Infections or chronic inflammation in the nose, sinuses, and throat can cause bad breath, according to the Mayo Clinic. So if you have bad breath that doesn't go away, even after brushing, this may be why.
3. Extra Smelly Stool
Let's be honest... your poop is never going to smell great. And yet, there's a big difference between the usual stinky stool, and stool that smells positively horrible. (And yes, you will be able to tell the difference.)
"Stool that smells worse than usual could be a sign of inflammation in the digestive tract," Backe says. "This might be an indicator of conditions like Inflammatory Bowel Disease. This inflammation arises from malabsorption as your body isn’t absorbing the proper amount of nutrients from your food." And if you think this might be the case, it's best to check in with your doctor.
4. Foul Smelling Gas
There's also a difference between normal everyday gas, and the kind that smells noticeably worse. And inflammation in your gut could be one of the main culprits.
"People who have inflammation in their colon or an infection generally have poor gut bacteria," Dr. Dean says, which can lead to farts that are positively putrid.
What you eat plays a large role, here. "A [...] diet made up of processed foods, sugars, and carbohydrates can cause this as it promotes the growth of pathogenic microbes in the gut," Dr. Dean says. But disease could also be to blame, so let your doctor know if this symptom doesn't go away.
5. Smelly Gums
When you have sweet or acrid breath it's usually emanating up from your throat, which is why it can be an indication of other health issues going on internally.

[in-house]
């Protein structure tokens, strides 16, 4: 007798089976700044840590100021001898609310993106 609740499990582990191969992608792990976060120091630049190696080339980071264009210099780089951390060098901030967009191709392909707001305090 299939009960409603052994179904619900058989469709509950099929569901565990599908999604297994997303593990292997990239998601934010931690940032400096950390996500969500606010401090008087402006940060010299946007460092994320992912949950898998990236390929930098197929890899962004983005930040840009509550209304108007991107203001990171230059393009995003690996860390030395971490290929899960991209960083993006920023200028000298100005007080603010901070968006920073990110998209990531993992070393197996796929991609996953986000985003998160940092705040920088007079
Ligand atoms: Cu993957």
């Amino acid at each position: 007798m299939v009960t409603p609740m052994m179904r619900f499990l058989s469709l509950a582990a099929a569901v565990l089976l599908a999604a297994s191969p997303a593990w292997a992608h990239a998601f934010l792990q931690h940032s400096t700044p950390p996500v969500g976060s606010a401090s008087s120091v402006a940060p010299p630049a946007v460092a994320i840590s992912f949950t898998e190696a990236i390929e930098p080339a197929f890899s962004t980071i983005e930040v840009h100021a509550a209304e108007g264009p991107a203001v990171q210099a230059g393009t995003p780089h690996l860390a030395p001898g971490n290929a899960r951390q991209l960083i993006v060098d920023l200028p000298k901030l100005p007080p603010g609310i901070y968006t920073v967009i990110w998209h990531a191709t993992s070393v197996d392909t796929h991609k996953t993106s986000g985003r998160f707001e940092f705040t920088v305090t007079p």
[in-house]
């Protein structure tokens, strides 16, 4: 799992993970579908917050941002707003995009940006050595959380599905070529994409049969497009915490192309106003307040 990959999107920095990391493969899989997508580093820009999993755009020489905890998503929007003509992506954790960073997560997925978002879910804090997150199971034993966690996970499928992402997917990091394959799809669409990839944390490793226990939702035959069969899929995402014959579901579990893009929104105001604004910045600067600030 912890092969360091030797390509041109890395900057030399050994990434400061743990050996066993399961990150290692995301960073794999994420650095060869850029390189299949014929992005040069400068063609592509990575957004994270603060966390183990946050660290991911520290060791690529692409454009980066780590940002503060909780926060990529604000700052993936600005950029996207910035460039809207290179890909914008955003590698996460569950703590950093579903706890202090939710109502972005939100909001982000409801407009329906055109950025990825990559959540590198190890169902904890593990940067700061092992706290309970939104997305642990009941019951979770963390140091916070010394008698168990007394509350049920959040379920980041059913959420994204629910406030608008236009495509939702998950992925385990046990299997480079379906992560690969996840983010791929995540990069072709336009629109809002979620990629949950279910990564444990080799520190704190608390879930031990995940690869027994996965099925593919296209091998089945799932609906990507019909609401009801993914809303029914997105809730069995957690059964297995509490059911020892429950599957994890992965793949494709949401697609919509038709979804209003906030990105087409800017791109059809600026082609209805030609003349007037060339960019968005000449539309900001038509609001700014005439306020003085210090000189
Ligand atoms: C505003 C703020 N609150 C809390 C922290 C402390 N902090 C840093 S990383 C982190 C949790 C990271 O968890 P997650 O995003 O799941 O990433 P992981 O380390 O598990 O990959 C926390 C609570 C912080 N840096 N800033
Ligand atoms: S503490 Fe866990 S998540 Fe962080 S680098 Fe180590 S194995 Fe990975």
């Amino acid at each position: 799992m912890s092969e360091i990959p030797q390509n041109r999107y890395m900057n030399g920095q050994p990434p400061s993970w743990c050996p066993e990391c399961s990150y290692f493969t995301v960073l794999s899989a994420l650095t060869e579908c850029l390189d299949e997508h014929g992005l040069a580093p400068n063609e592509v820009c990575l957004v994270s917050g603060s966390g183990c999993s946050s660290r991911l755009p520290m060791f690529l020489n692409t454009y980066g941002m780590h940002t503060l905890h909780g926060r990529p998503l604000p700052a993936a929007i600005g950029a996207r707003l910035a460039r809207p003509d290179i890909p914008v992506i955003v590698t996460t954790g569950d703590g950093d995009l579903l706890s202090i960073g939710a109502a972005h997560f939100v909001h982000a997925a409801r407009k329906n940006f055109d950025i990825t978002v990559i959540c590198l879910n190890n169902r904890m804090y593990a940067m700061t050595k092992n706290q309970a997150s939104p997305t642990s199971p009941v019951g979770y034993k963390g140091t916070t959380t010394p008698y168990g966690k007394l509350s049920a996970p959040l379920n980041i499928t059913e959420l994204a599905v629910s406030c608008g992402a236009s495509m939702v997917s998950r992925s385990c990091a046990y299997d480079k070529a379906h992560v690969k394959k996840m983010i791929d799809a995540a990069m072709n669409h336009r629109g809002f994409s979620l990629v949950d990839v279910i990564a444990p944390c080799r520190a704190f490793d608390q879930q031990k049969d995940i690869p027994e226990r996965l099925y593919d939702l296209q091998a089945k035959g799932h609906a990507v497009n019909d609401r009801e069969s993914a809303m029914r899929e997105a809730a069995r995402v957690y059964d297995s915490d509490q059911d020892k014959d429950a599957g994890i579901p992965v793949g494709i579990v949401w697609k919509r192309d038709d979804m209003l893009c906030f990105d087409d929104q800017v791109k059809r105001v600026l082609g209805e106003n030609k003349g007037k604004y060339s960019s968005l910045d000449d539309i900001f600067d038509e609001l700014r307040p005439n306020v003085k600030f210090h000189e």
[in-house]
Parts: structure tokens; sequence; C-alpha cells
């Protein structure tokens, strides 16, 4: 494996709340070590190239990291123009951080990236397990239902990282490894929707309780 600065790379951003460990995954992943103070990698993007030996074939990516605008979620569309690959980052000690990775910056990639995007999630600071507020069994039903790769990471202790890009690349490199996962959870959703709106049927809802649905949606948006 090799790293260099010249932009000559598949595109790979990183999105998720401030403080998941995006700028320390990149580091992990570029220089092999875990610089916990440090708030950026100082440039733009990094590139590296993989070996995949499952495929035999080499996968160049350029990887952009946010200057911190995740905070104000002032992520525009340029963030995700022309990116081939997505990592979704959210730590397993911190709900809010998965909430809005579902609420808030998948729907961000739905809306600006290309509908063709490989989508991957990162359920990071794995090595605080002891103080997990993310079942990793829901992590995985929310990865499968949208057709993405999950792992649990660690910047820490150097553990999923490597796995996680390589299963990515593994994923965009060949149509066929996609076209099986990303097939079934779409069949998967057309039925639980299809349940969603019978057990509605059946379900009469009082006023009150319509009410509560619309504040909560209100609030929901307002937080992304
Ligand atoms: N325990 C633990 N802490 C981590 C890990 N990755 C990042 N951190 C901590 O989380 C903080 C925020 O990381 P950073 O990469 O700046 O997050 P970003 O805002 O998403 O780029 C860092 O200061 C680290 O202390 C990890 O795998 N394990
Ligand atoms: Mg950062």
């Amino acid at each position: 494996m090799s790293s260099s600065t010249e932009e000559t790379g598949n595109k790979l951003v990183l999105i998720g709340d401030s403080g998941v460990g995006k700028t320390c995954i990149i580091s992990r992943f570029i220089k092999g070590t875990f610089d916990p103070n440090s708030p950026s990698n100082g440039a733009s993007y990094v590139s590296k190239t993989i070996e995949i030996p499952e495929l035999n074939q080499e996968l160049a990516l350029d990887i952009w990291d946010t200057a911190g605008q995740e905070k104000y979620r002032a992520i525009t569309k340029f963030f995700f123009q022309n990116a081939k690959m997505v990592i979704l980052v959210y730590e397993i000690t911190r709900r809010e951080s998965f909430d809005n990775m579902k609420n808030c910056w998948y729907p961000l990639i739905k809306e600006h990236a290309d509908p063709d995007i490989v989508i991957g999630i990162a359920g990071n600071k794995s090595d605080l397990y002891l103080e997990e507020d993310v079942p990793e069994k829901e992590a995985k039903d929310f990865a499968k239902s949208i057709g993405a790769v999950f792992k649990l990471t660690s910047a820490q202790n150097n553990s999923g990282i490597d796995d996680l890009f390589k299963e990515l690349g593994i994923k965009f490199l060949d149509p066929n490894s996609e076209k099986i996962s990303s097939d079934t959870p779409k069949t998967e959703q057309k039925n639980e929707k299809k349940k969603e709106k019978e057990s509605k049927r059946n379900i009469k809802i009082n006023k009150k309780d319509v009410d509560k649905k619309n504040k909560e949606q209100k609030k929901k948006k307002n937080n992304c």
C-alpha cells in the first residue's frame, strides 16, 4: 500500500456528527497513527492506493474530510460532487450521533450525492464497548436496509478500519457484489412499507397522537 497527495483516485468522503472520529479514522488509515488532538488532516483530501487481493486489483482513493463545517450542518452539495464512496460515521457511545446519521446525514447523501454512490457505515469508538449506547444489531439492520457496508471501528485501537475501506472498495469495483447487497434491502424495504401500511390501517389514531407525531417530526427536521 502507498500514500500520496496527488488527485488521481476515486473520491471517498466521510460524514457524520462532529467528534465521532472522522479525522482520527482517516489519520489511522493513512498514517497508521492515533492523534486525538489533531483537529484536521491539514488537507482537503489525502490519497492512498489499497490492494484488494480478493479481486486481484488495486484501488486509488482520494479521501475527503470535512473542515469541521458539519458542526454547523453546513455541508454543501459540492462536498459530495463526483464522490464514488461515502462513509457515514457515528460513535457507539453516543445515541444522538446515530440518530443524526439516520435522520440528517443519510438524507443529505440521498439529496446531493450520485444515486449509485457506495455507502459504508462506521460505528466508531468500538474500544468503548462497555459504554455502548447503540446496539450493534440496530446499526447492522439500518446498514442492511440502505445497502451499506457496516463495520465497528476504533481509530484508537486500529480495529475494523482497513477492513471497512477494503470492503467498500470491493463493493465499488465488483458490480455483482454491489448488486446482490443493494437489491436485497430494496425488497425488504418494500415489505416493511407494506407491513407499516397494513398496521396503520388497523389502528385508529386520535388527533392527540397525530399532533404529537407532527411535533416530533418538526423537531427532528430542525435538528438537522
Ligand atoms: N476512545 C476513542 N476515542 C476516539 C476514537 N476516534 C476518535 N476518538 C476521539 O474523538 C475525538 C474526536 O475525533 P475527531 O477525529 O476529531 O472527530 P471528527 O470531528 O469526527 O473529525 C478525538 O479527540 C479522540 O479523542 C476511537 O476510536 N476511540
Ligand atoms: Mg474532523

But sometimes, bad breath comes straight from your mouth. This type of bad breath, known as halitosis, "is most commonly associated with food particles stuck and breaking down between teeth," board-certified dermatologist Tsippora Shainhouse, MD, FAAD, tells Bustle. And that can lead to inflammation, as well as gum disease.
According to WebMD, persistent bad breath may be a warning sign of gum (periodontal) disease, which is caused by this buildup of plaque on teeth. Basically, bacteria cause the formation of toxins to form, which irritate the gums, leading to inflammation.
6. Strong Vaginal Odor
When you have inflammation in the body, you might notice smells that are either fishy or sweet, but "[they] could be a signs of inflammation or infections coming from the vagina," Dr. Hud says.
If you notice a fishy or stronger smell in your vaginal area, along with symptoms such as itching, discharge, and pain, it may be a sign of vaginitis.
According to the Mayo Clinic, vaginitis is an inflammation of the vagina, and is usually caused by a change in the typical balance of vaginal bacteria or an infection. Types of vaginitis include bacterial vaginosis, yeast infections, trichomoniasis, or noninfectious vaginitis. If you notice these symptoms, make an appointment with your OB/GYN for treatment.
To get to the bottom of the cause of these odors, and to see if they have anything to do with inflammation, seeing a doctor will always be your best bet. It may be tough to talk to a doctor about odor, but they need to know, in order to get your health back on track.